After bashing our nation’s most steadfast allies while in Europe this week, President Donald Trump will move on to Helsinki for a meeting with Russian Prime Minister Vladimir Putin.

Any guess on how quickly he moves in for a bro hug?

Trump is turning American diplomacy upside down, repudiating our nation’s leadership in the world. He is snubbing one of history’s most successful alliances for freedom and peace, NATO, and playing into the hands of an expansionist Russia.


It is hard to imagine Putin could have written a better script for Trump, from a Russian strongman’s point of view, than the words that came out of our president’s mouth on Wednesday.

No sooner did Trump land in Brussels than he picked a fight with friends, mocking Germany as a “captive of Russia” and complaining that the United States spends too much on NATO and European defense. Pay up, said the New York landlord, “immediately.”

If Trump had any thought of standing tall for the alliance, which time and again has deterred anti-democratic aggression, he left those musings back on Air Force One.

Our issue, for once, is less with Trump’s false facts, though of course he threw in a few, than with his priorities — and his need to bully.

It is entirely fair to say that the other 28 NATO nations should increase their spending on the common defense, though even the United States does not kick in the 4 percent of gross domestic product Trump is demanding. It’s also a legitimate security concern that Germany is relying on an increasing amount of natural gas from Russia.

But longtime allies don’t throw verbal bombs at each other. When Trump belittles and antagonizes traditional allies, while having not a hard word to say about Russia, he undermines a security arrangement that has been the main force for peace in Europe since World War II.

NATO has been a strong American ally around the world, as well. Days after the 9-11 attacks that shook our nation, NATO invoked Article 5 of the alliance’s treaty for the first and only time to come to our nation’s defense. Article 5, which says an attack on one NATO member is an attack on all, obligated members to fight alongside the United States.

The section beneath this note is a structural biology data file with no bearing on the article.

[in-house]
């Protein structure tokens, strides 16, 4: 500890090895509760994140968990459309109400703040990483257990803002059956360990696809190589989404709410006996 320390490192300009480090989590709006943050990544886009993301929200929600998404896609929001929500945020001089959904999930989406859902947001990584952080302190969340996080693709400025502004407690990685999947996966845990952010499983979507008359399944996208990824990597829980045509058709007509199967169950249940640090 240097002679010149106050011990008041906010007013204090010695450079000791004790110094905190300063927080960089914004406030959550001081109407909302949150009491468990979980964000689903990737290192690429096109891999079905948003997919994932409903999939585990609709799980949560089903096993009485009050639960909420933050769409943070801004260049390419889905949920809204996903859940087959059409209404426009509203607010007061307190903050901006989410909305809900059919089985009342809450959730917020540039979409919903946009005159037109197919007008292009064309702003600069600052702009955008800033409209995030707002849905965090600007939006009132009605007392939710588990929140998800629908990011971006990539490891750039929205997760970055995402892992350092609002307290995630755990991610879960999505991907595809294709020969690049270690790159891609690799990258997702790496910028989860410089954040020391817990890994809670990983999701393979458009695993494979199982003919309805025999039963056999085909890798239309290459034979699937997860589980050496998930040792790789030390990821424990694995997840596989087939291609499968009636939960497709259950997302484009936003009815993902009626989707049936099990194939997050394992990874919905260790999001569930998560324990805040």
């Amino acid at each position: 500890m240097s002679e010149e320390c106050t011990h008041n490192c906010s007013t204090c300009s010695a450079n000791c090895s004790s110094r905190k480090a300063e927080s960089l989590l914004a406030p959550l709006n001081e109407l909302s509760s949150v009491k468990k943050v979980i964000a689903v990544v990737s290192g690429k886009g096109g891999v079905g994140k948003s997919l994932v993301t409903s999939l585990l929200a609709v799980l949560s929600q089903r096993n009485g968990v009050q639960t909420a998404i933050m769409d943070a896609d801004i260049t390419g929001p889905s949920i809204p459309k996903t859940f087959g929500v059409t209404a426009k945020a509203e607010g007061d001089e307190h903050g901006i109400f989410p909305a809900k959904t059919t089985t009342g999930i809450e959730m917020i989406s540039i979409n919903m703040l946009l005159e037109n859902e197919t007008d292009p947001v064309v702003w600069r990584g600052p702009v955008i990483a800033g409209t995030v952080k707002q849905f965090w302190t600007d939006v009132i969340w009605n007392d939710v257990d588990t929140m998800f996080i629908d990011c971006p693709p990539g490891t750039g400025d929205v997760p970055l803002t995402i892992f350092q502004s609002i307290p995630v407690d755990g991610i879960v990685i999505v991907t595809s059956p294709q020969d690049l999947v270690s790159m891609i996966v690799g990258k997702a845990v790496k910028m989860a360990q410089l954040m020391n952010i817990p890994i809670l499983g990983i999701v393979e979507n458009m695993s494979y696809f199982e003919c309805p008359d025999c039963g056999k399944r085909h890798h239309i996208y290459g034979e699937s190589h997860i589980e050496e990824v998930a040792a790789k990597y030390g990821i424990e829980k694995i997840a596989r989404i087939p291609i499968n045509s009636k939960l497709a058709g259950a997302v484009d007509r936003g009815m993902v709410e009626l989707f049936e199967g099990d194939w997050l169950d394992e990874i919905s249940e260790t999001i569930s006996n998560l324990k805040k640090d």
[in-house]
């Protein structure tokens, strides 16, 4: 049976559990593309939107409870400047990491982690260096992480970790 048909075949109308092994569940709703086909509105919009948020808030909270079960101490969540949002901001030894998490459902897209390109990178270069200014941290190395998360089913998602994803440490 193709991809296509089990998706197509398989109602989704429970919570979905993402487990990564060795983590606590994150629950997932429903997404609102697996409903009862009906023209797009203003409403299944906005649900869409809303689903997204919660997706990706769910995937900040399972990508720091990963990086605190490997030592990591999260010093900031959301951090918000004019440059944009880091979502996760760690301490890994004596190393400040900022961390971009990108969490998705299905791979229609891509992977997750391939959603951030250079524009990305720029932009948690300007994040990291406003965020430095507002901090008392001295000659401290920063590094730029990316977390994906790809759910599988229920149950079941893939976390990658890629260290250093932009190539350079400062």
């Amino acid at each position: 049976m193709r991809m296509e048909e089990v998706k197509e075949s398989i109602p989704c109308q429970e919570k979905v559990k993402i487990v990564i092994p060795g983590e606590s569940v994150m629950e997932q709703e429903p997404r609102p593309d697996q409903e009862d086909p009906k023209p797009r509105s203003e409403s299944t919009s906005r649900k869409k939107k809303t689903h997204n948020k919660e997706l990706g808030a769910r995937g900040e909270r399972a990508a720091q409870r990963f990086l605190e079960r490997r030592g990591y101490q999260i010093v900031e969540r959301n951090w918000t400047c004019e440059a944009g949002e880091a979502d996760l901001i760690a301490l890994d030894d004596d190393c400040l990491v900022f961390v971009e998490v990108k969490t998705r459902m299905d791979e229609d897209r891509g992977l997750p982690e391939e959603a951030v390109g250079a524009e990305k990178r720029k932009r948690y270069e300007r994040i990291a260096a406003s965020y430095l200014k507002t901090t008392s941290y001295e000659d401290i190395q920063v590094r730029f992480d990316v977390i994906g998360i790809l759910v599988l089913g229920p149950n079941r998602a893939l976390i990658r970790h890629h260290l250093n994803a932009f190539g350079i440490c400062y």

Germany, for one — that country our president is so keen to mock — readily answered the call. It sent more than 2,000 troops to Afghanistan and suffered 54 casualties.

Republican and Democratic presidents have worked to build the NATO alliance. Ronald Reagan and Jimmy Carter. George Bush and Bill Clinton. Richard Nixon and Barack Obama.

When Trump sneered that Germany is “totally controlled” by Russia because it pipes in Russian natural gas, the insult cut deep with German Chancellor Angela Merkel.

Merkel, who grew up in Soviet-dominated East Germany, knows a thing or two about what Russian control really looks like. So, in her own diplomatic way, she shot back at Trump.

“I want to say that, because of current events, I have witnessed this myself, that a part of Germany was controlled by the Soviet Union,” she said in her first remarks at the NATO summit. “And I am very happy that we are today unified in freedom as the Federal Republic of Germany.”

What did real Russian control look like? It looked like a wall.

“The first political event from my childhood that I remember distinctly is the building of the Berlin Wall 50 years ago,” Merkel continued. “I was 7 years old at the time. Seeing grown-ups, even my parents, so stunned that they broke out in tears, shook me to the core.”

After sowing dissent this week and weakening time-tested European alliances, Trump will sit down for a private meeting next week with Putin. There will be no aides in attendance.

It’s entirely fair to worry that our president, always so eager for Putin’s praise, will reveal national security secrets, just as he did last year when he met with Russian officials in the White House. Trump has a way of developing crushes on autocrats.

In Chicago, a man who stands by his friends is a “stand-up guy.”

In Europe this week, Donald Trump is Donald Trump.

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